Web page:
Format

Send to

Choose Destination
Clin Cancer Res. 2019 Jan 15;25(2):595-608. doi: 10.1158/1078-0432.CCR-18-0729. Epub 2018 Oct 1.

Proteogenomic Characterization of Patient-Derived Xenografts Highlights the Role of REST in Neuroendocrine Differentiation of Castration-Resistant Prostate Cancer.

Author information

1
Department of Drug Design and Pharmacology, Faculty of Health and Medical Sciences, University of Copenhagen, Copenhagen, Denmark.
2
The Danish Cancer Society, Copenhagen, Denmark.
3
Novo Nordisk Foundation Center for Protein Research, Faculty of Health and Medical Sciences, University of Copenhagen, Copenhagen, Denmark.
4
Vancouver Prostate Centre, University of British Columbia, Vancouver, British Columbia, Canada.
5
Biotech Research and Innovation Center, University of Copenhagen, Copenhagen, Denmark.
6
Copenhagen Prostate Cancer Center, Department of Urology, Rigshospitalet, University of Copenhagen, Copenhagen, Denmark.
7
Department of Translational Medicine, Division of Urological Cancers, Lund University, Lund, Sweden.
8
Department of Drug Design and Pharmacology, Faculty of Health and Medical Sciences, University of Copenhagen, Copenhagen, Denmark. diego.iglesias@sund.ku.dk.

Abstract

PURPOSE:

An increasing number of castration-resistant prostate cancer (CRPC) tumors exhibit neuroendocrine (NE) features. NE prostate cancer (NEPC) has poor prognosis, and its development is poorly understood.Experimental Design: We applied mass spectrometry-based proteomics to a unique set of 17 prostate cancer patient-derived xenografts (PDX) to characterize the effects of castration in vivo, and the proteome differences between NEPC and prostate adenocarcinomas. Genome-wide profiling of REST-occupied regions in prostate cancer cells was correlated to the expression changes in vivo to investigate the role of the transcriptional repressor REST in castration-induced NEPC differentiation.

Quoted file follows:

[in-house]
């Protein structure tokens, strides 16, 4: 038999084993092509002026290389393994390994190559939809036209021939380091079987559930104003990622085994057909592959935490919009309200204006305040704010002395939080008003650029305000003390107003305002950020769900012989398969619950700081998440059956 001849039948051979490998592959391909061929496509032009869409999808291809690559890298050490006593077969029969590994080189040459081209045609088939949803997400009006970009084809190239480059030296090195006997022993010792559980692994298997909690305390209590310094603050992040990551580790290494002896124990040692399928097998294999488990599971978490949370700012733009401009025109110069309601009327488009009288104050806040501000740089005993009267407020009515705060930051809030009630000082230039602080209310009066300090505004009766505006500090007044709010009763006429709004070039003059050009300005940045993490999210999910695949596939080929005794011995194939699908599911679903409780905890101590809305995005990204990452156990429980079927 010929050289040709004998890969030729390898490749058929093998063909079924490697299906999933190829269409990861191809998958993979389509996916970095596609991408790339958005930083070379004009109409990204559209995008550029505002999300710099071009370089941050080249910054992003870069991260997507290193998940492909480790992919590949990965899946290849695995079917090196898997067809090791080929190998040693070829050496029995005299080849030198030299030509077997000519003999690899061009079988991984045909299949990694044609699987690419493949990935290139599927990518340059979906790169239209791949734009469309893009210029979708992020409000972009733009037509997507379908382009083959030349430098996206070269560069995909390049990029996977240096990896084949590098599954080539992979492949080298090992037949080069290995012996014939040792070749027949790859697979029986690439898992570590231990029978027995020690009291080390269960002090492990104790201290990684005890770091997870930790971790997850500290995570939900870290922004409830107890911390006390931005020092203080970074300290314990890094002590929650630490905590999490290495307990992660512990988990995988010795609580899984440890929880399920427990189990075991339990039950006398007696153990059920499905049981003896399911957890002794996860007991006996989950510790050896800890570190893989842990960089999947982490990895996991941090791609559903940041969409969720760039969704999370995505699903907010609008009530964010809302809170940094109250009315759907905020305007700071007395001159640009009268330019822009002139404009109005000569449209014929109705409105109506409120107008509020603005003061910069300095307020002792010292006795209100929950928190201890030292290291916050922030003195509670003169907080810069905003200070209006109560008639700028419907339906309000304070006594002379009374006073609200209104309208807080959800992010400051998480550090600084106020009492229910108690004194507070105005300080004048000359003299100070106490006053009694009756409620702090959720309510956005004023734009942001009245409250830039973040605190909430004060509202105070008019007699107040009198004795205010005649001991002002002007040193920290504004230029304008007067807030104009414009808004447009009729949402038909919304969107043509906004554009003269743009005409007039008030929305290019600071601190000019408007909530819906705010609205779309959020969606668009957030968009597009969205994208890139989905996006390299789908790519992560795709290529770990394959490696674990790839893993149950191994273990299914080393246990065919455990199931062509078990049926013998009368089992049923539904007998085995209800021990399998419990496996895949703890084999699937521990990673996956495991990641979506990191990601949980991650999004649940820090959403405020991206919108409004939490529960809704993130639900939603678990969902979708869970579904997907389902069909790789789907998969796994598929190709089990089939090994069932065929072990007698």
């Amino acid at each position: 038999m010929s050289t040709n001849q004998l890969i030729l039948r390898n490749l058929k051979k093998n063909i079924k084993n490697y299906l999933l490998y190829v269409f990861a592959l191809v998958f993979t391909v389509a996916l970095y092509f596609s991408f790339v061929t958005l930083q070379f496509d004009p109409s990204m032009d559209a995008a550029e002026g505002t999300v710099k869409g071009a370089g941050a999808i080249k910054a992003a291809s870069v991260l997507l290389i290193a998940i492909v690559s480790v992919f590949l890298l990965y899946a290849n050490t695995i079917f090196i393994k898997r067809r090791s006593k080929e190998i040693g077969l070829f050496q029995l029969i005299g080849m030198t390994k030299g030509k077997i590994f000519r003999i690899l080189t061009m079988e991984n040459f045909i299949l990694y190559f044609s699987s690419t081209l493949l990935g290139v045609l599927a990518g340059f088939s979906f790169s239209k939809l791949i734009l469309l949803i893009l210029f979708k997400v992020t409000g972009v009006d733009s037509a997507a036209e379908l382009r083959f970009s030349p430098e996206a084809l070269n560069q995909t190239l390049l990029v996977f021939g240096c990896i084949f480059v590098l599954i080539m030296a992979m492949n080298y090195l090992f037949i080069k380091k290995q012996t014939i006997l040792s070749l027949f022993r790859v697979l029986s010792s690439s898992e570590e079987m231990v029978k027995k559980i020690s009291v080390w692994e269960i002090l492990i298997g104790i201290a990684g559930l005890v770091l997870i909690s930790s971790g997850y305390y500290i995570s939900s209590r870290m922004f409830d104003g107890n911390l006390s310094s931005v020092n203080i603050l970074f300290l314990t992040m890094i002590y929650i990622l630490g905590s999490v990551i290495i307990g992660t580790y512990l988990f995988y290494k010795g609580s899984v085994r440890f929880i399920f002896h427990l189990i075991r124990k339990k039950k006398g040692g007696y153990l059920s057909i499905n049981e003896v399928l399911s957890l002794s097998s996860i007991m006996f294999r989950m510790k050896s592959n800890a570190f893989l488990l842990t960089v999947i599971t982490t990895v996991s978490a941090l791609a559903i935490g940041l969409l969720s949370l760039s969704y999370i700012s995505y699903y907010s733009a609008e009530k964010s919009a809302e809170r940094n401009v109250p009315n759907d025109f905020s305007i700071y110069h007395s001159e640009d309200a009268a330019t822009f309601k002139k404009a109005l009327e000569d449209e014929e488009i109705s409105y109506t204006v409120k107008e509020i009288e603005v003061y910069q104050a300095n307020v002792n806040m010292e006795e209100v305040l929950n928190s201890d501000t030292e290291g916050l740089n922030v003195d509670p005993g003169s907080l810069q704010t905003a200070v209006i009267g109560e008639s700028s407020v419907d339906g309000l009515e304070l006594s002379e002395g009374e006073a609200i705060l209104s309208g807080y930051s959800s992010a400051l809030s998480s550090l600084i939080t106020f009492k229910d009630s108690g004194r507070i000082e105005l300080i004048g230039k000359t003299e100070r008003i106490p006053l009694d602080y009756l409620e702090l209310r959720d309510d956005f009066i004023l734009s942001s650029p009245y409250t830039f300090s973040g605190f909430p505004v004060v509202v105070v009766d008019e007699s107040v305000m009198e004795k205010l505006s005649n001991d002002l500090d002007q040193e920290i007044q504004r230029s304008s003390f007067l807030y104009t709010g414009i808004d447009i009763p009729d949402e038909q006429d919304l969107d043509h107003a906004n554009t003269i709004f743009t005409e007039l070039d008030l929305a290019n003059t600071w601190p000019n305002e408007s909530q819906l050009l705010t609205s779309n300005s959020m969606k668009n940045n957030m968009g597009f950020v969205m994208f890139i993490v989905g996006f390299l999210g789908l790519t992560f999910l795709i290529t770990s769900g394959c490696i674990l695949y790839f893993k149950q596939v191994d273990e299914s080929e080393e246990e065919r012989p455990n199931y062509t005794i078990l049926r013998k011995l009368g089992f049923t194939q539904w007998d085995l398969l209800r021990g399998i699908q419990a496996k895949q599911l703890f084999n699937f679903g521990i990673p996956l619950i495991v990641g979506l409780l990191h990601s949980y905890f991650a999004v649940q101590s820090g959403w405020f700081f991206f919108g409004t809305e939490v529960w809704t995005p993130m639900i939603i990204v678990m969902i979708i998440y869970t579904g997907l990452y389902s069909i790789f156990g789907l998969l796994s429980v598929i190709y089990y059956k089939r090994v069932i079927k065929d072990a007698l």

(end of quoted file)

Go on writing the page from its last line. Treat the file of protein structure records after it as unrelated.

RESULTS:

An average of 4,881 proteins were identified and quantified from each PDX. Proteins related to neurogenesis, cell-cycle regulation, and DNA repair were found upregulated and elevated in NEPC, while the reduced levels of proteins involved in mitochondrial functions suggested a prevalent glycolytic metabolism of NEPC tumors. Integration of the REST chromatin bound regions with expression changes indicated a direct role of REST in regulating neuronal gene expression in prostate cancer cells. Mechanistically, depletion of REST led to cell-cycle arrest in G1, which could be rescued by p53 knockdown. Finally, the expression of the REST-regulated gene secretagogin (SCGN) correlated with an increased risk of suffering disease relapse after radical prostatectomy.

CONCLUSIONS:

This study presents the first deep characterization of the proteome of NEPC and suggests that concomitant inhibition of REST and the p53 pathway would promote NEPC. We also identify SCGN as a novel prognostic marker in prostate cancer.

Supplemental Content

Full text links

Icon for HighWire
Loading ...
Support Center